- This thread from Chameleon Forums is an easy DIY drainage system modified from a substrate tray.
- If that doesn’t appeal to you, Chameleon Forums has another helpful thread that features several alternative DIY ideas from a variety of cham keepers in the community.
- If your chameleon’s enclosure is a custom build, Olimpia Martinotti’s homemade drainage table might be a better (and more attractive) fit for your needs.
- I highly recommend listening to the Chameleon Breeder Podcast’s discussion on drainage options: Episode 10: Chameleons & Drainage.
Panther Chameleon Décor Options
Decorations play a vital role in your chameleon’s enclosure as environmental enrichment. These items provide hiding places, encourage exercise, stimulate your pet’s natural instincts, and help promote overall wellbeing. And, of course, they make the enclosure look nicer!
Branches, vines, and live or artificial plants work well as décor in a panther chameleon terrarium. You can secure vines and branches with the help of zip ties looped through the mesh. Many chameleon keepers prefer to use live potted or hanging plants to maximize available foliage. (Live plants also help maintain humidity!) Arrange these items in a way that encourages your chameleon to climb and explore, provides an unobstructed place to bask, and provides a variety of options for places to hide as needed.
Panther Chameleon Food
Panther chameleons are insectivores, which means that they need to eat a variety of insects in order to get the nutrition that they need. Here is a quick list of safe insects you can feed your pet chameleon:
- Banana roaches
- Black soldier flies and larvae
- Blue bottle flies and larvae
- Dubia roaches
- Hornworms and sphinx moths
- Mantis hatchlings
- Red runner roaches
- Snails (captive bred only)
- Stick insects
How often panther chameleons need to eat depends on age:
- Juveniles — As much as they can eat, daily
- Adults — 5 bugs, every other day
Part of providing excellent panther chameleon care is providing VARIETY in their diet! A highly varied diet is likely to create a healthier pet that always looks forward to mealtime. So make an effort to provide as many different insects as possible.
Chameleons tend to be extra sensitive to the vitamins and minerals present in their diet. However, supplementation is still needed. Feeder insects should be lightly dusted with an appropriate supplement prior to each feeding according to this schedule:
- Every feeding: Arcadia EarthPro A (contains bee pollen)
- 2x per month: Arcadia Revitalise D3 or Repashy CalciumPlus LoD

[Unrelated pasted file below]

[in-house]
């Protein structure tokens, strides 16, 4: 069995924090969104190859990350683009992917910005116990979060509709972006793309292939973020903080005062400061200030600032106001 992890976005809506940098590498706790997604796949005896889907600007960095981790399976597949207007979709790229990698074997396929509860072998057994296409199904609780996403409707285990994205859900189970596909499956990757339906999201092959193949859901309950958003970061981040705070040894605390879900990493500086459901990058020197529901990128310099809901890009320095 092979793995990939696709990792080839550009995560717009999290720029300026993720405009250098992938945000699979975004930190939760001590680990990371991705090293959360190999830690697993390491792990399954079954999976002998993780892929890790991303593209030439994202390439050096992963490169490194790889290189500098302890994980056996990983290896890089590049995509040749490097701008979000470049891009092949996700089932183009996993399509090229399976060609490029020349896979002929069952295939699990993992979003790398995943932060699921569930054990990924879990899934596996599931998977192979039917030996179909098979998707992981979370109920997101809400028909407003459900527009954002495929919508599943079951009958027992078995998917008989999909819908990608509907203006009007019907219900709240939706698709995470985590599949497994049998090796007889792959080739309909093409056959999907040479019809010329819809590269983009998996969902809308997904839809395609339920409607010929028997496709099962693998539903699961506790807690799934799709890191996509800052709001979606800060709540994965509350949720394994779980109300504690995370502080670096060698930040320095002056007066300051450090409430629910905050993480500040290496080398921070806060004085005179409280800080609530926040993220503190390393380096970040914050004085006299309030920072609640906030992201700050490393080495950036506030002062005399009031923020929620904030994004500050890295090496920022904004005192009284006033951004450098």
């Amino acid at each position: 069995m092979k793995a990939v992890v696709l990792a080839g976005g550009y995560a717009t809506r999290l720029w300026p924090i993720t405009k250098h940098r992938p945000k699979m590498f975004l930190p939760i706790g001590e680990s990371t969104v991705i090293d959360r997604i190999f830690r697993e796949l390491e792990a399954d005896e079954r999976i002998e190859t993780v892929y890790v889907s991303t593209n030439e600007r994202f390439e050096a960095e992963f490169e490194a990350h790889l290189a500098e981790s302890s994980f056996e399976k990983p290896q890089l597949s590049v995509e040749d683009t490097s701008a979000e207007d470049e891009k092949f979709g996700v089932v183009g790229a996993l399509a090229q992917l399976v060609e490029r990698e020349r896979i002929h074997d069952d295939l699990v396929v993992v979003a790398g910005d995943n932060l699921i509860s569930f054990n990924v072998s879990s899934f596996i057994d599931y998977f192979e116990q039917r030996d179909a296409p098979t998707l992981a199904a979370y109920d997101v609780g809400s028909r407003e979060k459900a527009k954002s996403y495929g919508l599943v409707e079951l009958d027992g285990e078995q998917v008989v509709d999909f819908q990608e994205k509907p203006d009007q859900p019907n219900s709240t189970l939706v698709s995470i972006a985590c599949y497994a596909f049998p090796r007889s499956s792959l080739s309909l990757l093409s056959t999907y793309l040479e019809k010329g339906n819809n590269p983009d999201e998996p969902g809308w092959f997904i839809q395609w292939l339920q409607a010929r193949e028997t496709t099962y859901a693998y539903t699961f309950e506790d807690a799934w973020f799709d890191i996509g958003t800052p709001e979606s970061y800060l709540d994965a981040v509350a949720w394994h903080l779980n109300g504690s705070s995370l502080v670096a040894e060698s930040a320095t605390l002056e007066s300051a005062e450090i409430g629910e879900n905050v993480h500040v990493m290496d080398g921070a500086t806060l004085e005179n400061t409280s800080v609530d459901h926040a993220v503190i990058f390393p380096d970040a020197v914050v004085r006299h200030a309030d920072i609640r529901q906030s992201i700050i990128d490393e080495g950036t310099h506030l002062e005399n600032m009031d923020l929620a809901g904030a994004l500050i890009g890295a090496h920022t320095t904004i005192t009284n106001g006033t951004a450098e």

All feeder insects should also be gutloaded with nutritious, species-appropriate food and water for 24-48 hours prior to offering.
Panther Chameleon Handling Tips
Chameleons are generally best as elegant display animals rather than a “pet” that gets taken out regularly, but they can be tamed with persistent, gentle effort.
- After bringing your chameleon home, leave it alone for a 1-2 weeks to settle in. If your new pet hasn’t eaten by the time the 2 weeks are over, do not handle and make an appointment with an experienced reptile vet.
- Introduce yourself with food via feeding tongs.
- Once your chameleon regularly takes food from your hands/tongs, encourage it to come to you. Try placing an artificial tree in front of the (open) enclosure for it to venture onto. Then you can encourage it to climb onto you.
- Always associate handling with good things, like a chance to climb in a plant in a sunny window, a tasty bug snack, or some supervised time outside. Handling is a stressful experience, but fortunately, chameleons can be bribed.
As you handle your chameleon, keep your movements slow, and never restrain it, instead allowing it to walk from one hand to another. Never grab your chameleon out of its enclosure!
Where to Buy a Panther Chameleon
If you’re looking to buy a pet panther chameleon, the best place to go is ReptiFiles’ official partner, HappyDragons.com! All breeders listed on the HappyDragons marketplace are thoroughly vetted for legitimacy and held to high standards in ethics and husbandry.
The ReptiFiles Panther Chameleon Care Sheet is a simplified care summary, not a full ReptiFiles care guide. While I have done my best to ensure that the information contained is accurate, due to time constraints, the research behind ReptiFiles care sheets is not as thorough as the research involved with my full-length care guides. I strongly encourage readers to do their own research from high-quality, reputable sources outside of just this care sheet as part of preparing for your new pet reptile.